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This is one of a series of political profiles produced by political psychologist Aubrey Immelman in the Unit for the Study of Personality in Politics at the College of St. Benedict and St. John's University in Collegeville, Minn.


December 17, 2000

Getting inside the Bush mind

By Aubrey Immelman
Times columnist

With the legal wrangling behind us, and George W. Bush poised to assume the presidency, it's pertinent to ask how the newly elected president will govern.

The short answer can be framed in terms of party, policy and promises. Bush is a Republican. That has to count for something. In addition, the president-elect enunciated specific policy positions in the course of his campaign. Naturally, he will pursue these initiatives. Finally, Bush will try to make good on his campaign promises. The calculus of politics demands that much.

More complex analysis must account for larger structural, situational and institutional forces. Congressional Republican majorities will assist the new president in consummating his policy objectives, but the fragile Republican margin and a weak electoral mandate will impose considerable constraints.

With regard to predicting the tenor of Bush's presidency, suffice it to say that there will be no shortage of commentary and analysis zeroing in on these considerations.

More difficult to fathom, yet equally important, is the role of character and other personal qualities in shaping presidential performance.

What follows is an early assessment of President-elect Bush's likely leadership style and policy preferences, based on his distinctively outgoing, extraverted personality, and using the framework provided by Princeton political scientist Fred Greenstein in his book, "The Presidential Difference."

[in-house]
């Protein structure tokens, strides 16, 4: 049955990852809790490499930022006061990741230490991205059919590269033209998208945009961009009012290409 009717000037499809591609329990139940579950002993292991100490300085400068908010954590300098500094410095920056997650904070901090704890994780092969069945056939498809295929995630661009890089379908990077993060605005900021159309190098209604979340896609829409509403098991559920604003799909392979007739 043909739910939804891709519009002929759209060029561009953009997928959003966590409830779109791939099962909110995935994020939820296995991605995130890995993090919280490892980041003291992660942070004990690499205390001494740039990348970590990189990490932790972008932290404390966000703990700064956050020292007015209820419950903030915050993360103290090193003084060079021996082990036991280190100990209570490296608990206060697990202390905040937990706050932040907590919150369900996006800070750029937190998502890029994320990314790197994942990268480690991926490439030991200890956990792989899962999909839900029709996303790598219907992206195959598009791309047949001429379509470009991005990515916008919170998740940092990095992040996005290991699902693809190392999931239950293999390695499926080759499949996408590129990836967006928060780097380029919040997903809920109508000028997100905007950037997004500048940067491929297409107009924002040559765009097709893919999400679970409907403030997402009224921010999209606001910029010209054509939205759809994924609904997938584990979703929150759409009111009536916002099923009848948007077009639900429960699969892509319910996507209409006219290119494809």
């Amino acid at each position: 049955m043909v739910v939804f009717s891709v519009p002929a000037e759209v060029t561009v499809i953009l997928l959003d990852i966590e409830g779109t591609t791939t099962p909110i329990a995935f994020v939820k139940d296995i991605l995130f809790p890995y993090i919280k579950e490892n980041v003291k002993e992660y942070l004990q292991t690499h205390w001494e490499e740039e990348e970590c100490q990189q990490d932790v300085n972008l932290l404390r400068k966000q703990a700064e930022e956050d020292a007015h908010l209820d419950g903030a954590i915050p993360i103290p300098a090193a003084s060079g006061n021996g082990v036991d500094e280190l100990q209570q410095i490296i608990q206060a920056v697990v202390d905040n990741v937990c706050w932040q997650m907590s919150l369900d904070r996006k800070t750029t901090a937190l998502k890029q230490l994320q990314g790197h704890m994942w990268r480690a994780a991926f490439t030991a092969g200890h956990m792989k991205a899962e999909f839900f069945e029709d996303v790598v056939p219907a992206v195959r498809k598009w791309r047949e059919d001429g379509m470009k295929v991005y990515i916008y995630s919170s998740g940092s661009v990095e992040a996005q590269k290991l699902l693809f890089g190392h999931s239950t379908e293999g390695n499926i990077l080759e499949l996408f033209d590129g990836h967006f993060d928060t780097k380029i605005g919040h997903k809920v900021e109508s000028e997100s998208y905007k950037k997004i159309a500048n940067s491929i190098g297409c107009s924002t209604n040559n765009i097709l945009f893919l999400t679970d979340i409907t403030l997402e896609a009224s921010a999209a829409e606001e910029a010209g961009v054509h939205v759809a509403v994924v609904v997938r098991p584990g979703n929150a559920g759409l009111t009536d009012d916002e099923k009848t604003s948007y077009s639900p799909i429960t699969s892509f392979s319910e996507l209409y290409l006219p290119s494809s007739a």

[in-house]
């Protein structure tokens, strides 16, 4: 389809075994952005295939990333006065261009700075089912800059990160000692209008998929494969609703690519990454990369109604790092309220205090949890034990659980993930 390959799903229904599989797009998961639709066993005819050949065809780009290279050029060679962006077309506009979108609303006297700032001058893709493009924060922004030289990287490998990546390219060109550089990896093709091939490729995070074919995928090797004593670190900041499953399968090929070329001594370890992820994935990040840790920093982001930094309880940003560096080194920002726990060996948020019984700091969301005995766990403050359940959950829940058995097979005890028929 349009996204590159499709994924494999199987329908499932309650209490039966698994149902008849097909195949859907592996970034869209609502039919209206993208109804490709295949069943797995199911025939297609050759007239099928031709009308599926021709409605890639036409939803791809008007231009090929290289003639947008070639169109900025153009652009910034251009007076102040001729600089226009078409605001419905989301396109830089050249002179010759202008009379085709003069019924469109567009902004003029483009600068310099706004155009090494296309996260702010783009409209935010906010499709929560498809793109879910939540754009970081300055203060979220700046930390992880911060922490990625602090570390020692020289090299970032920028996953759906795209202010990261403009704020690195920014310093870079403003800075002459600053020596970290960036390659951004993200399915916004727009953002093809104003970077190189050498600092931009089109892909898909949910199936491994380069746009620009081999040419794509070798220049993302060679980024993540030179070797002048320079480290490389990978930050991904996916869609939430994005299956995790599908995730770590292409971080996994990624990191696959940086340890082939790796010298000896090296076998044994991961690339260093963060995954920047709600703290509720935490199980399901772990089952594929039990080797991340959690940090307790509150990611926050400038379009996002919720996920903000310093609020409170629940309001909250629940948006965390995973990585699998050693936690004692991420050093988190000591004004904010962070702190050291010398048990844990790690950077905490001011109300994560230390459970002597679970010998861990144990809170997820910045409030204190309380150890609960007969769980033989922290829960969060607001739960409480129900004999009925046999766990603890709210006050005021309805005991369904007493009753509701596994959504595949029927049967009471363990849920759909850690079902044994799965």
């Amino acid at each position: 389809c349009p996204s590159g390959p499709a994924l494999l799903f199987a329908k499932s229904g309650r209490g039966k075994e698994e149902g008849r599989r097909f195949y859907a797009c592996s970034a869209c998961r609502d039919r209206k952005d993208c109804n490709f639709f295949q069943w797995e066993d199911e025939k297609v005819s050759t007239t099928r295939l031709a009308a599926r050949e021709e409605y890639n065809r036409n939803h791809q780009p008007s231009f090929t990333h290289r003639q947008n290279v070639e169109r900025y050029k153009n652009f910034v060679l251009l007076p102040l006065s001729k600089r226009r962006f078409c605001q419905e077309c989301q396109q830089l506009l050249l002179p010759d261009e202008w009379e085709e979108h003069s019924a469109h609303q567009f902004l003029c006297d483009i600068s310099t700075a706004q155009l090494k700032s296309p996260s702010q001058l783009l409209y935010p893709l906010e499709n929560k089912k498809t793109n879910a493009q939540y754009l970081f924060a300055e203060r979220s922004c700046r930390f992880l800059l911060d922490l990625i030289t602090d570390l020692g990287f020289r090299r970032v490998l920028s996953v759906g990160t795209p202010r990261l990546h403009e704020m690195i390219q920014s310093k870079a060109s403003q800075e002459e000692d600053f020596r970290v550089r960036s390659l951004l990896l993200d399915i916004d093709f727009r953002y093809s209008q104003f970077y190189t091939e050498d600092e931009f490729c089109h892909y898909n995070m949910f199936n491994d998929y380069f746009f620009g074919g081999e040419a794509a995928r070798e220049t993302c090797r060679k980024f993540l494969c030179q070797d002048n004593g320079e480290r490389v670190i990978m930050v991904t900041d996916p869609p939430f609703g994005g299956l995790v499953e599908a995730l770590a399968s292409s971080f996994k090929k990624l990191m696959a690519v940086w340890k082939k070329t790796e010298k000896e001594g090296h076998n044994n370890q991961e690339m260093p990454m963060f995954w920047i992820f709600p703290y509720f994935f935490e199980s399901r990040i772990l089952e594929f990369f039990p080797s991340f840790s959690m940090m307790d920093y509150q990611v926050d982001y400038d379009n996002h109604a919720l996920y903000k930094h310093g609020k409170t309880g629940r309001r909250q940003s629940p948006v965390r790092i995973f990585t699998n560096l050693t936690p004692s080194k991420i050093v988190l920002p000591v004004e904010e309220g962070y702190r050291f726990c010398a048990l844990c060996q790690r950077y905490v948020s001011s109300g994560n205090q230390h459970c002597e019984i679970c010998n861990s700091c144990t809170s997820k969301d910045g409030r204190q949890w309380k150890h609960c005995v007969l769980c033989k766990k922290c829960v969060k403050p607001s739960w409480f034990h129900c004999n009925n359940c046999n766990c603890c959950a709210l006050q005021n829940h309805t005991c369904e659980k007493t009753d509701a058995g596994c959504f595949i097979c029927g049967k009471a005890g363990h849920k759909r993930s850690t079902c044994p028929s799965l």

Public communication

The modern presidency, according to Greenstein, places a premium on "the
teaching and preaching side of presidential leadership." The best public communicators among postwar presidents — Roosevelt, Kennedy, Reagan and Clinton — were all outgoing presidents; however, Bush lacks their rhetoric skills.

But, as Greenstein notes, eloquence is partially a product of effort and experience. Bush may lack the diligence and discipline to be a quick study in soaring public oratory, but will no doubt improve with time, just as he refined his debating skills in the presidential campaign.


Bush's personality does not provide the optimal basis for organizational strength, though he will likely improve on what Greenstein calls the "oxymoronic organization of the Clinton White House."

Outgoing personalities often falter with respect to focus and attention to detail. They are overly susceptible to boredom with routine tasks and policy particulars. The good news is that in Dick Cheney, Bush has chosen the consummate organization man to fill the No. 2 slot in his administration. And as governor of Texas the president-elect has demonstrated a knack for delegating the more mundane aspects of day-to-day operations.

Political skill

Political acumen may well turn out to be the defining feature of the Bush presidency. Bush's primary personality strengths are "people" skills. His outgoing orientation will be instrumental in rallying, energizing and motivating others. It also will help in building the necessary public and political support for implementing his policy initiatives.